Data security: Beyond server backup
Data backup and disaster recovery have come a long way the past several decades. Forward-thinking IT Managed Service Providers and in-house IT departments now think more in terms of business continuity, rather than just backup. It’s worth examining how this business security strategy developed over time to get an understanding of where it is headed. Sometimes CEOs do not put enough emphasis on protecting their data or simply are not prepared for a disaster. Here’s a look at how far Business Continuity Solutions have advanced, and why CEOs should design key metrics around recovery time objectives rather than just backup.
Businesses began to back up data on the magnetic tape format in the early 60, replacing the archaic punch card system. Tape was reliable in the sense that data was usually protected and could be used to restore damaged data. But data took time to access, due to rewinding and fast-forwarding tape. Yet, magnetic tape has outlasted floppy disks, which were prevalent from the late seventies through the early 2000s. In the 21st century, it’s common for data to be archived on hard disk, CD, DVD, Flash Drive and Blu-ray disk.
A major reason that CDs overtook floppy disks was due to increased storage space. DVDs that could store up to 4GB entered the market in 1995, setting a new trend in popular storage media. Around the same time (Local Area Network) LAN technology was emerging. Network Attached Storage (NAS) existed since the eighties and started to become part of the marketplace by the early nineties, offering backup services. Since the late nineties, online backup solutions from remote locations have been widely available for businesses — both big and small.
Preventing data loss was the next stage of development after the tape format became the standard way to archive data. Using dedicated infrastructure in which different servers have different functions, it became possible to build strong barriers around core systems that were integrated and separated physically at the same time. Data could flow across various nodes while managed on specific servers by specific workers. Separate servers could be used for masters, storage, media and more.
The evolution of backup for data management systems has moved from a one-size-fits-all separate control backup team model toward diverse models of control including application-based remote models as well as broad-based cloud provider models. Now strategies for data backup, data recovery, and business continuity can be customized for each business. CEO’s that think they have good “backups” need to go further and ask; “How soon can our business get back to processing orders and invoicing clients after a fire, theft, or accidental/intentional data loss?” Your backup solution MUST meet the recovery time objective you set, or you need to direct your IT provider to come back with a different solution.
Robust backup disaster recovery (BDR) plans are commonly offered as part of a big package by an IT team or cloud provider. If you are marketing your products or services to government, large government contractors, banks or insurance companies, making backup and disaster recovery part of your “sell” package will help add credibility and protect brand integrity. In order to be competitive, you must be able to prove that your BDR solution provides business continuity with minimal downtime to the client that you are supporting. Even if your client does not require such proof, having it anyway will provide you peace of mind – knowing that your operation could come up quickly in case of a natural, or unnatural disaster.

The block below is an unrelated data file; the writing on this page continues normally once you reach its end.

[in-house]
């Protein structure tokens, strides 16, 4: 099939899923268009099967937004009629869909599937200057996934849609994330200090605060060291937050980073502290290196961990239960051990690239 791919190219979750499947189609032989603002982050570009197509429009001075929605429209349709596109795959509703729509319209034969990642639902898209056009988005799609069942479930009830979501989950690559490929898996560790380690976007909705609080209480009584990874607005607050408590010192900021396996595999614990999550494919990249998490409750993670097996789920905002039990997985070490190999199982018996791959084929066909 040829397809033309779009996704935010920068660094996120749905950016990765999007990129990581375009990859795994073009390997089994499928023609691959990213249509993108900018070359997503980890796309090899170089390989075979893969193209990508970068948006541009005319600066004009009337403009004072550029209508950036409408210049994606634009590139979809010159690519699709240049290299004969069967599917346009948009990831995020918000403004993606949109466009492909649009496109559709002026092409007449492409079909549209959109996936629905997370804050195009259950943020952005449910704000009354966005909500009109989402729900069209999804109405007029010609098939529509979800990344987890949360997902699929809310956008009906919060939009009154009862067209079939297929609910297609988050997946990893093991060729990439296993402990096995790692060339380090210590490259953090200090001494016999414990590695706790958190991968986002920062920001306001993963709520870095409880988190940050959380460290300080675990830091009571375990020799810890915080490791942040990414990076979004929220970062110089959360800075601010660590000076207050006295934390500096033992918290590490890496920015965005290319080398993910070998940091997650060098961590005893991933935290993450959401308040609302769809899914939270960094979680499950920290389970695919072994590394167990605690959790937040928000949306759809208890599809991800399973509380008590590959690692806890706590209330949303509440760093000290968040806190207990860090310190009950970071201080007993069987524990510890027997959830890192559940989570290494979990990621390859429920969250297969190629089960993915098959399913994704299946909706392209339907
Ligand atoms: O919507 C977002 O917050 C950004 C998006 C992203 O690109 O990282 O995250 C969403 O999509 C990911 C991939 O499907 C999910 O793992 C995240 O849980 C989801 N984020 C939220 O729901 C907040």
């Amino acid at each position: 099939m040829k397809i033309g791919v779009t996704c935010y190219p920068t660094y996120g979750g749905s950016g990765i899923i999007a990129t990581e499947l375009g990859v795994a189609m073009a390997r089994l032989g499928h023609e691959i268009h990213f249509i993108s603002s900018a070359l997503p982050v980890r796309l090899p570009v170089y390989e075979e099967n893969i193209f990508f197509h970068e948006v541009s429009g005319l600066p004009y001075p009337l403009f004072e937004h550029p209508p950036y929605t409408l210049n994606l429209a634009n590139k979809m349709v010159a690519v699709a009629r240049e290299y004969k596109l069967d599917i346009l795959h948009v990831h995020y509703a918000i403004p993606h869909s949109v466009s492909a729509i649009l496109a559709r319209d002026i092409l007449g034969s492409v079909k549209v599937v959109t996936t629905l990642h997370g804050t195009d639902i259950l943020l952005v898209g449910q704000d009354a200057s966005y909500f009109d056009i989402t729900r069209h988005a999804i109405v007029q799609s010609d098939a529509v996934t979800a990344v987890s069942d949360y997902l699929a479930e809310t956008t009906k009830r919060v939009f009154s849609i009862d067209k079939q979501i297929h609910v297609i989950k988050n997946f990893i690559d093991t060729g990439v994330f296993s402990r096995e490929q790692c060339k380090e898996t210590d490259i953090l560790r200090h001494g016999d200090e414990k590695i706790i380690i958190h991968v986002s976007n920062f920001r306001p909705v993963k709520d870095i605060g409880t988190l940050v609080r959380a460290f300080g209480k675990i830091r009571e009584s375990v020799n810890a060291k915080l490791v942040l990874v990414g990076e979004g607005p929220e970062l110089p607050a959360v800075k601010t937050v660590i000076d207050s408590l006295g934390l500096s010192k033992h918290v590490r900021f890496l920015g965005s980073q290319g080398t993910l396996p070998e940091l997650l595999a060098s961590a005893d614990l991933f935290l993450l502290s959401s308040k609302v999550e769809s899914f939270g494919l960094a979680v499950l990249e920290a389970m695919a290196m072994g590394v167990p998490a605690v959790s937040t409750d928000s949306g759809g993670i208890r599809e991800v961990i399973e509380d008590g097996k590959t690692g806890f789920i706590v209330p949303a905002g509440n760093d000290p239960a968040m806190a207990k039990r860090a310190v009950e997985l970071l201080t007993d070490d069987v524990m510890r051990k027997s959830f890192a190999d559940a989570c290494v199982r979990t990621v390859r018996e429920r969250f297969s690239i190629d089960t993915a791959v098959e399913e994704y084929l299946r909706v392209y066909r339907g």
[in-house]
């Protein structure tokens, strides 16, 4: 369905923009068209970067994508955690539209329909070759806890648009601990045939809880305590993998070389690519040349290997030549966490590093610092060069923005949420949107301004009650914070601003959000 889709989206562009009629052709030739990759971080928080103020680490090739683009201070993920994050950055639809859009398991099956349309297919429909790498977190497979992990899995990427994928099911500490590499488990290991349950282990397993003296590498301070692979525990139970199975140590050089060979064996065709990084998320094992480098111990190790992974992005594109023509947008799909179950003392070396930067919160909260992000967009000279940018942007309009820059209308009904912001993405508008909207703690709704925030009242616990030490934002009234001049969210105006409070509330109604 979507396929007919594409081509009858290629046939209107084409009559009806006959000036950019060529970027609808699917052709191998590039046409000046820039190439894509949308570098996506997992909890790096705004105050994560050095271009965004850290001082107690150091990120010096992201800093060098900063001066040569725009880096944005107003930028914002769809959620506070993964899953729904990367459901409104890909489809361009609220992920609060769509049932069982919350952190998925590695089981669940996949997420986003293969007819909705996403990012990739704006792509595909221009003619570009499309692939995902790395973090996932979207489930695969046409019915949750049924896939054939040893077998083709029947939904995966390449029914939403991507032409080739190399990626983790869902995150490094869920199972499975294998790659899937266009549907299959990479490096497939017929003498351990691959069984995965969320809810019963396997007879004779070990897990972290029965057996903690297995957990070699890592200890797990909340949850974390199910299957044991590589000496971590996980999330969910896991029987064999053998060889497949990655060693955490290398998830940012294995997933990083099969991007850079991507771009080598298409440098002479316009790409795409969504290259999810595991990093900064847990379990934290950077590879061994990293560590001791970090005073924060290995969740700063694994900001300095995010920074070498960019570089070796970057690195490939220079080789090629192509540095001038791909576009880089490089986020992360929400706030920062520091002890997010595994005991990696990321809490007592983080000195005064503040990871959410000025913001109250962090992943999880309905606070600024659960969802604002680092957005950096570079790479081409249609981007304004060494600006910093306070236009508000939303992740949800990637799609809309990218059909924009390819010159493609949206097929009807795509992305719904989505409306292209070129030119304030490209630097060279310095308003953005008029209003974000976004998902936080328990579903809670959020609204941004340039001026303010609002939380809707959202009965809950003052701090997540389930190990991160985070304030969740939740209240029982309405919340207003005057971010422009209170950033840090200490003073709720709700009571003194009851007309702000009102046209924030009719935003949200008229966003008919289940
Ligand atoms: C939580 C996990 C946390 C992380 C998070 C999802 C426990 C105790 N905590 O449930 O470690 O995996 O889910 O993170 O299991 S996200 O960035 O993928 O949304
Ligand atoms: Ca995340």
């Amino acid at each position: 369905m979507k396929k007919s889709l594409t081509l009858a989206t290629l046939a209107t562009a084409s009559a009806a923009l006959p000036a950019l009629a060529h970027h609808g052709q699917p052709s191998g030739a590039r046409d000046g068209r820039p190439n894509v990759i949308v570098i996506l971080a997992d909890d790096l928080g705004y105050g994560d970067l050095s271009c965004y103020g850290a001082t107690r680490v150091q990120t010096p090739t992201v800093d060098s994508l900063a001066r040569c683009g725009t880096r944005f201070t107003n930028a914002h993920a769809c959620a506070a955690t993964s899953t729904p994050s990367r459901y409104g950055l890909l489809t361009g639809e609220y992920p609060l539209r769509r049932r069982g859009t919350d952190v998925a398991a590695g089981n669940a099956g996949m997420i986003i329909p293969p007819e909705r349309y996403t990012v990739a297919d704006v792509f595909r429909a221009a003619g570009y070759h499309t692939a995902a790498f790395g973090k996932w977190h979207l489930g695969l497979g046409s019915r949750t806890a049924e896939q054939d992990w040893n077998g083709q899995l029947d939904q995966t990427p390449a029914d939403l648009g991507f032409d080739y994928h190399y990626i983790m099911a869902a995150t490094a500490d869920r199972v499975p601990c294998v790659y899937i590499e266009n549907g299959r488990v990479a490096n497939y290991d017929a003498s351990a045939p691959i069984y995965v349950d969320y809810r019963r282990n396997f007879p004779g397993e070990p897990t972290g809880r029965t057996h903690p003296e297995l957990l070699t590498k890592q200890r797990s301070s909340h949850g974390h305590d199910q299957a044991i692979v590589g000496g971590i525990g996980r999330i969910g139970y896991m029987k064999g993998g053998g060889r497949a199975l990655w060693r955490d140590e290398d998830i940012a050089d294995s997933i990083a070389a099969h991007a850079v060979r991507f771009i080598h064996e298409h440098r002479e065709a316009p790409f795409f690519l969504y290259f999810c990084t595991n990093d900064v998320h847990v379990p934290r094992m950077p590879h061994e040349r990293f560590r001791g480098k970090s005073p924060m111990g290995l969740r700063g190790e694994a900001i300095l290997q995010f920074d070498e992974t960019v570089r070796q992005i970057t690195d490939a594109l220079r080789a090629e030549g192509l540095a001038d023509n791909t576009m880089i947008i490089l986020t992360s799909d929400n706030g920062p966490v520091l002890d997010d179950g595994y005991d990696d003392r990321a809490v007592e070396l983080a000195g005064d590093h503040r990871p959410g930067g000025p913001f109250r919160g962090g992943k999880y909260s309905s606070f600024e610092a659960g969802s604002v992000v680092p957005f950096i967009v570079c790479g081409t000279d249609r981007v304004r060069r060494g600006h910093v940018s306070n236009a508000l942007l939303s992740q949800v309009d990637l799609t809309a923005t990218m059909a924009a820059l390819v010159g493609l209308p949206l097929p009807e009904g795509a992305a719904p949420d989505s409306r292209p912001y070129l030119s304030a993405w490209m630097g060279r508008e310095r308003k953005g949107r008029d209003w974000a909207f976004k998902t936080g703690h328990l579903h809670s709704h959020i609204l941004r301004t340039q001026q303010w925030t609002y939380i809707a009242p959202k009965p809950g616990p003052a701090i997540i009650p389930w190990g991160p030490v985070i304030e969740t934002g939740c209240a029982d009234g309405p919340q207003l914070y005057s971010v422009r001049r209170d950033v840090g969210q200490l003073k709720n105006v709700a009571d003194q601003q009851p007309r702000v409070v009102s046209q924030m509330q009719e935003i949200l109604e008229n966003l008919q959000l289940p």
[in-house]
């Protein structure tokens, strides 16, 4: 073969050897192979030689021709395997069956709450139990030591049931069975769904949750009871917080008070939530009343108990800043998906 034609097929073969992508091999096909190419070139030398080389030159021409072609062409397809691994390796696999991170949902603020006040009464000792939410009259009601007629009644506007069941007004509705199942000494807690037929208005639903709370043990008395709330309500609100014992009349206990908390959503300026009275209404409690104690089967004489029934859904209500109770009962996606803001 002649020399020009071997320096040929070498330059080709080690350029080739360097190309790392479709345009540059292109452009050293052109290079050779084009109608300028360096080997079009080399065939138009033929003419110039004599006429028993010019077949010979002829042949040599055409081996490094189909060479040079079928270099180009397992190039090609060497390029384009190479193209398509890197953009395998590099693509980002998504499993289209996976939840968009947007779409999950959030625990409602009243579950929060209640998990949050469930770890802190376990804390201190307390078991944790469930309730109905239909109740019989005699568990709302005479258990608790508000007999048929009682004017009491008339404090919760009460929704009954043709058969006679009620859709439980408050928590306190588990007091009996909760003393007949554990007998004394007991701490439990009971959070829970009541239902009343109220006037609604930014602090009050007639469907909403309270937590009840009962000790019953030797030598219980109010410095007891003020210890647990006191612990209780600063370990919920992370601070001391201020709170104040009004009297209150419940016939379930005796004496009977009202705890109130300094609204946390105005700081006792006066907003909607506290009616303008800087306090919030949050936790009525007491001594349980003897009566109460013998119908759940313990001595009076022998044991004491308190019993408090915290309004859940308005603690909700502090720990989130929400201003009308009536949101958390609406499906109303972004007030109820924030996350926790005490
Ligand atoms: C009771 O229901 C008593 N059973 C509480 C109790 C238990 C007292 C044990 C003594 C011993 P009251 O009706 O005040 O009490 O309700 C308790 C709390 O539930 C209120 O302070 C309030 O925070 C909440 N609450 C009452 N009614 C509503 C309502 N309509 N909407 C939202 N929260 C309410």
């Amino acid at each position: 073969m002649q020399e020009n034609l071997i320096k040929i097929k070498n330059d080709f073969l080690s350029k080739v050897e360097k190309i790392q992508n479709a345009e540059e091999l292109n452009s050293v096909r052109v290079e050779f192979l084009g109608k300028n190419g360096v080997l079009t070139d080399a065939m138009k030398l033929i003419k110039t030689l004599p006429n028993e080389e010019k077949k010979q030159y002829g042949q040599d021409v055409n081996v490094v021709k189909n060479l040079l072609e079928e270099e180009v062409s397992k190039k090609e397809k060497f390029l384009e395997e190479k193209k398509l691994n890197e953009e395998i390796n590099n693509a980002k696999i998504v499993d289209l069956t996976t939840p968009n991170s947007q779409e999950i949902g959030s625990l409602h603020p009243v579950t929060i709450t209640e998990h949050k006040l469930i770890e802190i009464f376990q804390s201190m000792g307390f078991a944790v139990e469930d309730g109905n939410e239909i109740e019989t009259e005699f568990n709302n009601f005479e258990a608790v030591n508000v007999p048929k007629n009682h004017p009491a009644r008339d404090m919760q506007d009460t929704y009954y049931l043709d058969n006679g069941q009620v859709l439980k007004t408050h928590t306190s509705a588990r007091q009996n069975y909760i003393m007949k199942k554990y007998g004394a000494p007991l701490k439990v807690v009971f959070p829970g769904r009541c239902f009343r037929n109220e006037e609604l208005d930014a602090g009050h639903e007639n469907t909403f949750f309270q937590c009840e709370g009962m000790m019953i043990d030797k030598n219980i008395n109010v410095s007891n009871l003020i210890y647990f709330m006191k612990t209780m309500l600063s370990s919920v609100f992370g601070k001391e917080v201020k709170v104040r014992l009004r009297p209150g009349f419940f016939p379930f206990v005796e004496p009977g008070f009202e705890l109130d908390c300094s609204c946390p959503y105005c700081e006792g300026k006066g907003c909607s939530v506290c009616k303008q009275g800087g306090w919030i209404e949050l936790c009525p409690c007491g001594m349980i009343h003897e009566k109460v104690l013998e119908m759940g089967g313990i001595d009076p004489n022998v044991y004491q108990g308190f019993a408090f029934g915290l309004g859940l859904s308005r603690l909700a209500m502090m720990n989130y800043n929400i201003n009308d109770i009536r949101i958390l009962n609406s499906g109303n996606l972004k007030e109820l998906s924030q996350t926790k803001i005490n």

The plan can include managing the security policy, monitoring data, backing up data and testing backup and recovery systems. Demand has grown for backups of direct applications and storage. By hiring experts who understand both data management and business management, you can bridge both worlds to improve productivity, regulation compliance, and efficiency. Keep in mind that this expertise might not come from your existing in-house IT department or IT managed service provider; so it might make sense to outsource this critical function.
Just make sure to go with an IT resource that has the expertise and capability to design and provide proactive management and monitoring of the final product. Stay away from “cloud only” or “local/premise only” solutions. Instead, go with a BDR that stores a “local” copy of your data at your site for fast restores, while simultaneously sending an encrypted copy of your servers to the cloud. The local BDR hardware that is installed at your site should be powerful enough to virtualize any failed server within minutes. The cloud copy of your servers needs to be booted and tested regularly so as to be sure each will function properly when needed.
Cutting-Edge Business Continuity Technology
Near real-time backups have become the standard of high-end cloud service providers and high-end IT managed service providers. That means encrypted data is backed up every 1, 2, 4 or 8 hours and that data can only be accessed with a passkey, and data can be accessed quickly locally or in the cloud. Qualities that have played a key role in BDR advancements have included ease of use, reliability, and affordability. Disaster recovery plans continue to be refined in ways to meet the goals of data recovery, backup servers that reduce or eliminate downtime and managing networks.
CEOs must demand a business continuity solution rather than just backup from their IT support provider and the key metric to measure the solution’s effectiveness is a “live recovery demonstration” so you can be sure that the solution can meet your stated recovery time objective. CEOs who confirm that their server backup and disaster recovery solution uses local storage along with hybrid cloud platforms will be well positioned should disaster strike in the future.